But I quit with no job lined up to take time for myself. With that, I will credit my younger cohorts. As I watched the Great Resignation happen over the past year or so, I was envious of those that left to just take time off – and there was more than I would have thought. They showed me this was ok to do – and to do it with pride. So when I decided I wanted to resign, I thought of this as my chance. My chance to give myself a little self-love and also give myself time to job search to really find something that was a great fit. I mean, why can’t I take time for myself before I engross myself in my next job? I’ve been working consistently since I was 15 years old, with only a three month break when I first started college. That’s it. So over 20 consecutive years of working with zero time off between jobs. I think I’ve earned it. And while there’s been the little bird on my shoulder telling me to lock down a job from the second I resigned – I have also been fully enjoying my time off and maximizing every moment.  

I’ve been working out every day – and whenever I want. Normally when I’m working I have to workout first thing in the morning otherwise I won’t get to it. But since I don’t have to work – I sometimes get up, have my cup of coffee, eat breakfast, read and then workout. Like a midday Peloton break. It’s quite delightful. I go for walks. I booked myself a personal spa day this week. And you know what? I’m ready to get back to work. I start my new role February 1st and feel energized, excited and like my head is in the right place and ready to start fresh. Why have I never done this before?! 

The Middle Child of the Office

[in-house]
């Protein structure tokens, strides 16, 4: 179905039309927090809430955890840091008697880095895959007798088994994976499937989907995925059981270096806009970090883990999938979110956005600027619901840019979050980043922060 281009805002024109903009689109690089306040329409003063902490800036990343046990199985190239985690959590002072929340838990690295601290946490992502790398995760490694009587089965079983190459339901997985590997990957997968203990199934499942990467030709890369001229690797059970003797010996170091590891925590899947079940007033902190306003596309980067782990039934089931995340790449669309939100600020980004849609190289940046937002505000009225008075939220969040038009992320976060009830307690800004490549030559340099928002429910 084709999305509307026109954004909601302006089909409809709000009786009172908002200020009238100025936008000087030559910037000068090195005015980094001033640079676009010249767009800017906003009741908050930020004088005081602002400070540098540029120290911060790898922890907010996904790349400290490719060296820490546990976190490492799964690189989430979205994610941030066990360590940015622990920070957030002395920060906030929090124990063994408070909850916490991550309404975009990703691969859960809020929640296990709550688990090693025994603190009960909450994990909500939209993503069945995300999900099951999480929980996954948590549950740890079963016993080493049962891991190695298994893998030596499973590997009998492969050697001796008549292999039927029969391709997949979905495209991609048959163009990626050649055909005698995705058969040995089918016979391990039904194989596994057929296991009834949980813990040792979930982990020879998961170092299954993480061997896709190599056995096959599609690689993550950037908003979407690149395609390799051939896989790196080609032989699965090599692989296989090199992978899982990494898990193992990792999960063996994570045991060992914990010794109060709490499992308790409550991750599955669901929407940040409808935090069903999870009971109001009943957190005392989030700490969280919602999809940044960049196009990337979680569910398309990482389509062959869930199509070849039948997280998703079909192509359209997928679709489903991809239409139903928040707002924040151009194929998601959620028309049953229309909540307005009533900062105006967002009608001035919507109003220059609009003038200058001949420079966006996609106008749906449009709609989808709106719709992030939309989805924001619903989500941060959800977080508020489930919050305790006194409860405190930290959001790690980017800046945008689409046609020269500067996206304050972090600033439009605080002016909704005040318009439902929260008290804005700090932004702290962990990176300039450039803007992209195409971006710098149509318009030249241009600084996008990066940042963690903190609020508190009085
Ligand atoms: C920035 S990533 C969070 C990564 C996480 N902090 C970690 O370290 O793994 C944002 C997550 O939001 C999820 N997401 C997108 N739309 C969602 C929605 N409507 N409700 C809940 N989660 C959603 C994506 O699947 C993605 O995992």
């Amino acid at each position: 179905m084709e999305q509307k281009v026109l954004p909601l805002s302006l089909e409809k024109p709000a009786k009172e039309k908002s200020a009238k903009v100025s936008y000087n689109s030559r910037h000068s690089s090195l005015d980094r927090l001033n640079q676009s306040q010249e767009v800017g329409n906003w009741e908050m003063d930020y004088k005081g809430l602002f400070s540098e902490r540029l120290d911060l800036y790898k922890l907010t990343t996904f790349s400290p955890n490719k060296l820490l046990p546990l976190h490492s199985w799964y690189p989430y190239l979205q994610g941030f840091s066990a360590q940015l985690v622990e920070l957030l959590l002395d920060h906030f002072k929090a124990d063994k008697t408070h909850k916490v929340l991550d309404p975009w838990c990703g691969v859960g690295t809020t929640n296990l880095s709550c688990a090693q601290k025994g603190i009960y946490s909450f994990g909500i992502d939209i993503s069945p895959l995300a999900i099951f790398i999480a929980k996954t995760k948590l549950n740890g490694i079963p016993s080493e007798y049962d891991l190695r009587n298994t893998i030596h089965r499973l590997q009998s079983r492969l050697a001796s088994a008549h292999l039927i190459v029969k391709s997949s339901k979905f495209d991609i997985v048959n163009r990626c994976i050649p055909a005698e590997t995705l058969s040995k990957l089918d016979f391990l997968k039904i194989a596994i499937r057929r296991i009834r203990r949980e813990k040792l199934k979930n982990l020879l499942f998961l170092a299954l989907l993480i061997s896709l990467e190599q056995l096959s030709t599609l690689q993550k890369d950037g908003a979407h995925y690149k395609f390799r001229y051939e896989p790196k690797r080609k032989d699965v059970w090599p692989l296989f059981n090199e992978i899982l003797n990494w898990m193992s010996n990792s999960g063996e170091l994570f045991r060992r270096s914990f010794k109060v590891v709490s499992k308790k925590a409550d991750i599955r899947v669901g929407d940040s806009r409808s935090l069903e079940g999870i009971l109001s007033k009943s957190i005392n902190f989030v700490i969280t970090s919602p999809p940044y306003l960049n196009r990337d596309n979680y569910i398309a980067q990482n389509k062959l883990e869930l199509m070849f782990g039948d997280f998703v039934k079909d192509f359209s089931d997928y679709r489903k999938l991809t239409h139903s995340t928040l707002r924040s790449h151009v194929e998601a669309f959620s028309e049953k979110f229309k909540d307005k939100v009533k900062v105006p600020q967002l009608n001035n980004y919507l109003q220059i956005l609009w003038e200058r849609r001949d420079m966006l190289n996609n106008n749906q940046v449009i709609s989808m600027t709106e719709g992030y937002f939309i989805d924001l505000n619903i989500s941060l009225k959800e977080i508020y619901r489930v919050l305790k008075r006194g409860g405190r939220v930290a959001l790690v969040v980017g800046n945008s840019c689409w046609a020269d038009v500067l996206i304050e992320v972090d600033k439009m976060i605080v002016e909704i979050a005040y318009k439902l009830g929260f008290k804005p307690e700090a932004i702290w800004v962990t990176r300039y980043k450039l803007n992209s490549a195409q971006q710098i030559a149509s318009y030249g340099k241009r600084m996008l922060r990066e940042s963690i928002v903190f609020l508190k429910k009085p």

Getting back to the article, the news gets better. Not only do we have jobs, we have the upper hand at work! The article states, and I agree, we bring the most skills to the table!  Part of this is because we straddle the digital divide between older and younger generations in the workplace. Think of it as we’re the middle child at work. We’re the translators and the peace keepers. I understand both sides and can see everyone’s perspectives. Kind of like my role in my own family. While I’m not the middle child, I was in the middle of my mom and my brother. Let’s just say I’m very good at compromising. Think about how valuable it is to be able to see different perspectives in today’s job market? 

I mean, the job market is insane. If you just turn your LinkedIn profile to be open for jobs – it’s crazy how much traction you get so quickly. Even at higher leadership roles which usually are harder to come by. But not right now, we are in high-demand. And when companies are in the middle of The Great Resignation – of course we are if we are the translators between company owners and C-Suites and those that are the day-to-day experts. 

Elder Millennials have the ability to teach younger employees more traditional communication skills and digital skills to older cohorts. We are the age range that grew up doing book reports on typewriters and didn’t get cell phones until college. Even then, they were for emergency use only because the plans were expensive and limited to like 200 minutes a month – and text wasn’t a thing. We can not only type, we can speak too. I will never forget my first advertising job when I started as a Media Assistant. There was a Senior Media Buyer that was in his 40’s, maybe 50’s that I worked with, we’ll call him Bob. Bob was real old school in a lot of ways, but one that always was the most crazy to me was that he literally couldn’t type. He was a pointer-finger typist. If you know, you know. I cannot express how frustrating it was to see how long it took him to type an email.